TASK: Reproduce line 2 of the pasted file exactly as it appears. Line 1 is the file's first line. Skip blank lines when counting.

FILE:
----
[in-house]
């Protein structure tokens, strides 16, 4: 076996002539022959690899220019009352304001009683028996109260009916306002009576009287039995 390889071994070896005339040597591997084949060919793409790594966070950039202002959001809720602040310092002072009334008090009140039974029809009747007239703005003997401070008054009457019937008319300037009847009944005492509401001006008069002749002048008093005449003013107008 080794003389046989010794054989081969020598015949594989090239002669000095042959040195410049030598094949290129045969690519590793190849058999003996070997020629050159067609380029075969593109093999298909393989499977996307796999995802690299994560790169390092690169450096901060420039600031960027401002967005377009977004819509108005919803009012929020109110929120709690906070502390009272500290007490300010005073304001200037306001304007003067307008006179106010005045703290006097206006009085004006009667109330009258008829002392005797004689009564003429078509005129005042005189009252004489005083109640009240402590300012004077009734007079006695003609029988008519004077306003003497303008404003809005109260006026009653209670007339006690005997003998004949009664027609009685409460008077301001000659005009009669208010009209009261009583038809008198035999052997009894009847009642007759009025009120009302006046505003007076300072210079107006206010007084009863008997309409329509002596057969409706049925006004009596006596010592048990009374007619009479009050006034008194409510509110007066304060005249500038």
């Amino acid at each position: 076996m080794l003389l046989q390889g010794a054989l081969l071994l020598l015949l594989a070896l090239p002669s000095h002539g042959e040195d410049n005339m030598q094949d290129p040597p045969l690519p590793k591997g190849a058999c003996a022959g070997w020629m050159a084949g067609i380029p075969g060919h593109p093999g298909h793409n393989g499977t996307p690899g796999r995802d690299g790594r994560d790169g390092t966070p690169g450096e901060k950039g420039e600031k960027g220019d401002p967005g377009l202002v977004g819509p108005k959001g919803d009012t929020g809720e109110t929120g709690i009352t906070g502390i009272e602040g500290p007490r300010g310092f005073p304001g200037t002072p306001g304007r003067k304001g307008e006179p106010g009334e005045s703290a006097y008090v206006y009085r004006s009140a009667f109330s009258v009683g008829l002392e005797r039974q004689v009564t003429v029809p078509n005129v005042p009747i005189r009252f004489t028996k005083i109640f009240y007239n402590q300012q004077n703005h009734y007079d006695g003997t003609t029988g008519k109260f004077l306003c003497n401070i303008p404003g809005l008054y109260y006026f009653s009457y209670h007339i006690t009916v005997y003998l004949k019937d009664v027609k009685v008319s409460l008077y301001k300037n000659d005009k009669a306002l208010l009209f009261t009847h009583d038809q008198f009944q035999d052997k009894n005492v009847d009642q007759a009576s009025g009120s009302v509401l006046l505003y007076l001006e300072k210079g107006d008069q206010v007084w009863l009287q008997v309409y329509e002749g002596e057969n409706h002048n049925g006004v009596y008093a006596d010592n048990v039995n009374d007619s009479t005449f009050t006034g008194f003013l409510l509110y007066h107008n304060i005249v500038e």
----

């Protein structure tokens, strides 16, 4: 076996002539022959690899220019009352304001009683028996109260009916306002009576009287039995 390889071994070896005339040597591997084949060919793409790594966070950039202002959001809720602040310092002072009334008090009140039974029809009747007239703005003997401070008054009457019937008319300037009847009944005492509401001006008069002749002048008093005449003013107008 080794003389046989010794054989081969020598015949594989090239002669000095042959040195410049030598094949290129045969690519590793190849058999003996070997020629050159067609380029075969593109093999298909393989499977996307796999995802690299994560790169390092690169450096901060420039600031960027401002967005377009977004819509108005919803009012929020109110929120709690906070502390009272500290007490300010005073304001200037306001304007003067307008006179106010005045703290006097206006009085004006009667109330009258008829002392005797004689009564003429078509005129005042005189009252004489005083109640009240402590300012004077009734007079006695003609029988008519004077306003003497303008404003809005109260006026009653209670007339006690005997003998004949009664027609009685409460008077301001000659005009009669208010009209009261009583038809008198035999052997009894009847009642007759009025009120009302006046505003007076300072210079107006206010007084009863008997309409329509002596057969409706049925006004009596006596010592048990009374007619009479009050006034008194409510509110007066304060005249500038």